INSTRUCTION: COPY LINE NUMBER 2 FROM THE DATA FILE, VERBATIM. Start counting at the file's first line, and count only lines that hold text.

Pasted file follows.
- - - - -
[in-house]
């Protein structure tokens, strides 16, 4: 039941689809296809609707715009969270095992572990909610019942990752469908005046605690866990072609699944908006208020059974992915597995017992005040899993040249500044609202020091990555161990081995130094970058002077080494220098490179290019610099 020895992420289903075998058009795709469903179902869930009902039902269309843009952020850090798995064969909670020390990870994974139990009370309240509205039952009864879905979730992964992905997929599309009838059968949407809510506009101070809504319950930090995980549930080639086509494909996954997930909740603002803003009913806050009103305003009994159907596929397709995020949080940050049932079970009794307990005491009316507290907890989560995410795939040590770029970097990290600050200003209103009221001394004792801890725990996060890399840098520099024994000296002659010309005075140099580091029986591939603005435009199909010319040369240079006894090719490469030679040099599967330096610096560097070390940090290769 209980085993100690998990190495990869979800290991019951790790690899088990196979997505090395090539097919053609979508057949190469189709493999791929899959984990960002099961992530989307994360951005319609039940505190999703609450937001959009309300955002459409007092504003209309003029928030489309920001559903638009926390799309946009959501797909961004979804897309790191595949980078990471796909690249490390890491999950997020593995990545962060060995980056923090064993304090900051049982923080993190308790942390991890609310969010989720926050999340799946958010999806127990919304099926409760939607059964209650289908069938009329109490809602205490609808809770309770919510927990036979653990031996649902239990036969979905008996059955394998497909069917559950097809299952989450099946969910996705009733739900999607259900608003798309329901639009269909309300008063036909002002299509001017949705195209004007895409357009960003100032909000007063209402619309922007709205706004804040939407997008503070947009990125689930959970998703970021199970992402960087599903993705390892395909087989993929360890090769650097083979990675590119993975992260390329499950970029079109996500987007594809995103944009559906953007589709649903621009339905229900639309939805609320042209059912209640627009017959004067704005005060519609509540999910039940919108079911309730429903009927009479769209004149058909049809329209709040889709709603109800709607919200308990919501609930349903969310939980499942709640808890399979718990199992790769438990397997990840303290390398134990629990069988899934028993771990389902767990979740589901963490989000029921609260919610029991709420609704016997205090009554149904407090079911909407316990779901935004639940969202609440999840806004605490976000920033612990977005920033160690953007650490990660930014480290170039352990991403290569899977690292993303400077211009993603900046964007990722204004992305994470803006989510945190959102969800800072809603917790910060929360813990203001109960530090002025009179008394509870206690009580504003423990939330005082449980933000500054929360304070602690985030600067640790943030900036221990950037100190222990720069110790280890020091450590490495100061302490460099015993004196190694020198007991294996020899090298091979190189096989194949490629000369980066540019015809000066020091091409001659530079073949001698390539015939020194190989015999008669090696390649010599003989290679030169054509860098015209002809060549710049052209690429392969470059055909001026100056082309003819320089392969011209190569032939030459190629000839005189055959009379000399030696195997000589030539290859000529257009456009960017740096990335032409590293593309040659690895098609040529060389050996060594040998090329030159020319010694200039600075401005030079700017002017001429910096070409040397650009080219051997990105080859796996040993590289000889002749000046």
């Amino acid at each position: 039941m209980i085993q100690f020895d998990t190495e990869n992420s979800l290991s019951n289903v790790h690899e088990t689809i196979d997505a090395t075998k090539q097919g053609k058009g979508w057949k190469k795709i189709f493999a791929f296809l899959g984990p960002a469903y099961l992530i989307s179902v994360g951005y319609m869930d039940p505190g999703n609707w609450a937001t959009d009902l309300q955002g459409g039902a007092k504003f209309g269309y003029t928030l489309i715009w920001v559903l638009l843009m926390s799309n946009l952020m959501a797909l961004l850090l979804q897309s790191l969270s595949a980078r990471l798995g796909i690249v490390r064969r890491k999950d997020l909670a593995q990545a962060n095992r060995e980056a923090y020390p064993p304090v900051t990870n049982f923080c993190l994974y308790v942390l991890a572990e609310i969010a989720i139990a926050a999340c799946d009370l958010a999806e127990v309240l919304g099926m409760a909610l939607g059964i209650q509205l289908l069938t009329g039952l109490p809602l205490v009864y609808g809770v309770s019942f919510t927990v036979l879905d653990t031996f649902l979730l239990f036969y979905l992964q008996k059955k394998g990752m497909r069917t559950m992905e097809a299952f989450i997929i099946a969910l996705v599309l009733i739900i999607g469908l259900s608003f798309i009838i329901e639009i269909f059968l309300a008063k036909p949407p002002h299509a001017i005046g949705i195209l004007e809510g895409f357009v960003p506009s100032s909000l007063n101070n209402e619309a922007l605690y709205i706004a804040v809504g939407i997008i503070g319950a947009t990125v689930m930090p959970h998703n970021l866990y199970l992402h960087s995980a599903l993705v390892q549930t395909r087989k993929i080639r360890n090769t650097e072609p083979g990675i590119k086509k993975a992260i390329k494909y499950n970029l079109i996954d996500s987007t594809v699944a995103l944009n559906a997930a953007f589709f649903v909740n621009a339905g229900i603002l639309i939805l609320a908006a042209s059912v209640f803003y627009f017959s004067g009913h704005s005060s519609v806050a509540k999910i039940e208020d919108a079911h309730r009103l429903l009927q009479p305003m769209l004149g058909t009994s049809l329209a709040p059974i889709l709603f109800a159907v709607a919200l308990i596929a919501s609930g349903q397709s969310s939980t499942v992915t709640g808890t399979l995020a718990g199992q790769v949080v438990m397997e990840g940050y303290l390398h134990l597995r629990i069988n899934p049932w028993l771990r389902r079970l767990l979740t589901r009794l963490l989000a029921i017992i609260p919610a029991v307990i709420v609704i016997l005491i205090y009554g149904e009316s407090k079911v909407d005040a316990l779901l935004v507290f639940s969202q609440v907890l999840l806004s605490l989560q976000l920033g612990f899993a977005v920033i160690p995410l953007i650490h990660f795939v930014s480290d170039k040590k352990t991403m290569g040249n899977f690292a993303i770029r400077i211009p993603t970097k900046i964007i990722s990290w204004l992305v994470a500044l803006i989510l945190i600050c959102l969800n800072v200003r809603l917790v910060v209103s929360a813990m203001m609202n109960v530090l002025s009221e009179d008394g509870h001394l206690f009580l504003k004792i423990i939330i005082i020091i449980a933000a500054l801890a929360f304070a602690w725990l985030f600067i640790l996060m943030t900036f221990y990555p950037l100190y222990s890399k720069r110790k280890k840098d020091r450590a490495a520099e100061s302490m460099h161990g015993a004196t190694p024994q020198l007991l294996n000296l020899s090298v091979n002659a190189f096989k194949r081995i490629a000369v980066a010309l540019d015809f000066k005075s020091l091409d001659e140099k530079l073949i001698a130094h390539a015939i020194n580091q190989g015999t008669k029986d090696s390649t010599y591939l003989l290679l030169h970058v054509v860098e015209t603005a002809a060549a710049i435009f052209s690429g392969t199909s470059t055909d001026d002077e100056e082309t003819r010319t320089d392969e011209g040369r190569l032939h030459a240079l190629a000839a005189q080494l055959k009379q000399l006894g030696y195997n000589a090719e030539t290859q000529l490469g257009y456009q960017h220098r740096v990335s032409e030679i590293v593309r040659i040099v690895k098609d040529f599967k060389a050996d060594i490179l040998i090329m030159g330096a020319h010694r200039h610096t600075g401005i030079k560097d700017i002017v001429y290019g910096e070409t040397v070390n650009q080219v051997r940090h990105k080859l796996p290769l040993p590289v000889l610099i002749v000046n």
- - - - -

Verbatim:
């Protein structure tokens, strides 16, 4: 039941689809296809609707715009969270095992572990909610019942990752469908005046605690866990072609699944908006208020059974992915597995017992005040899993040249500044609202020091990555161990081995130094970058002077080494220098490179290019610099 020895992420289903075998058009795709469903179902869930009902039902269309843009952020850090798995064969909670020390990870994974139990009370309240509205039952009864879905979730992964992905997929599309009838059968949407809510506009101070809504319950930090995980549930080639086509494909996954997930909740603002803003009913806050009103305003009994159907596929397709995020949080940050049932079970009794307990005491009316507290907890989560995410795939040590770029970097990290600050200003209103009221001394004792801890725990996060890399840098520099024994000296002659010309005075140099580091029986591939603005435009199909010319040369240079006894090719490469030679040099599967330096610096560097070390940090290769 209980085993100690998990190495990869979800290991019951790790690899088990196979997505090395090539097919053609979508057949190469189709493999791929899959984990960002099961992530989307994360951005319609039940505190999703609450937001959009309300955002459409007092504003209309003029928030489309920001559903638009926390799309946009959501797909961004979804897309790191595949980078990471796909690249490390890491999950997020593995990545962060060995980056923090064993304090900051049982923080993190308790942390991890609310969010989720926050999340799946958010999806127990919304099926409760939607059964209650289908069938009329109490809602205490609808809770309770919510927990036979653990031996649902239990036969979905008996059955394998497909069917559950097809299952989450099946969910996705009733739900999607259900608003798309329901639009269909309300008063036909002002299509001017949705195209004007895409357009960003100032909000007063209402619309922007709205706004804040939407997008503070947009990125689930959970998703970021199970992402960087599903993705390892395909087989993929360890090769650097083979990675590119993975992260390329499950970029079109996500987007594809995103944009559906953007589709649903621009339905229900639309939805609320042209059912209640627009017959004067704005005060519609509540999910039940919108079911309730429903009927009479769209004149058909049809329209709040889709709603109800709607919200308990919501609930349903969310939980499942709640808890399979718990199992790769438990397997990840303290390398134990629990069988899934028993771990389902767990979740589901963490989000029921609260919610029991709420609704016997205090009554149904407090079911909407316990779901935004639940969202609440999840806004605490976000920033612990977005920033160690953007650490990660930014480290170039352990991403290569899977690292993303400077211009993603900046964007990722204004992305994470803006989510945190959102969800800072809603917790910060929360813990203001109960530090002025009179008394509870206690009580504003423990939330005082449980933000500054929360304070602690985030600067640790943030900036221990950037100190222990720069110790280890020091450590490495100061302490460099015993004196190694020198007991294996020899090298091979190189096989194949490629000369980066540019015809000066020091091409001659530079073949001698390539015939020194190989015999008669090696390649010599003989290679030169054509860098015209002809060549710049052209690429392969470059055909001026100056082309003819320089392969011209190569032939030459190629000839005189055959009379000399030696195997000589030539290859000529257009456009960017740096990335032409590293593309040659690895098609040529060389050996060594040998090329030159020319010694200039600075401005030079700017002017001429910096070409040397650009080219051997990105080859796996040993590289000889002749000046």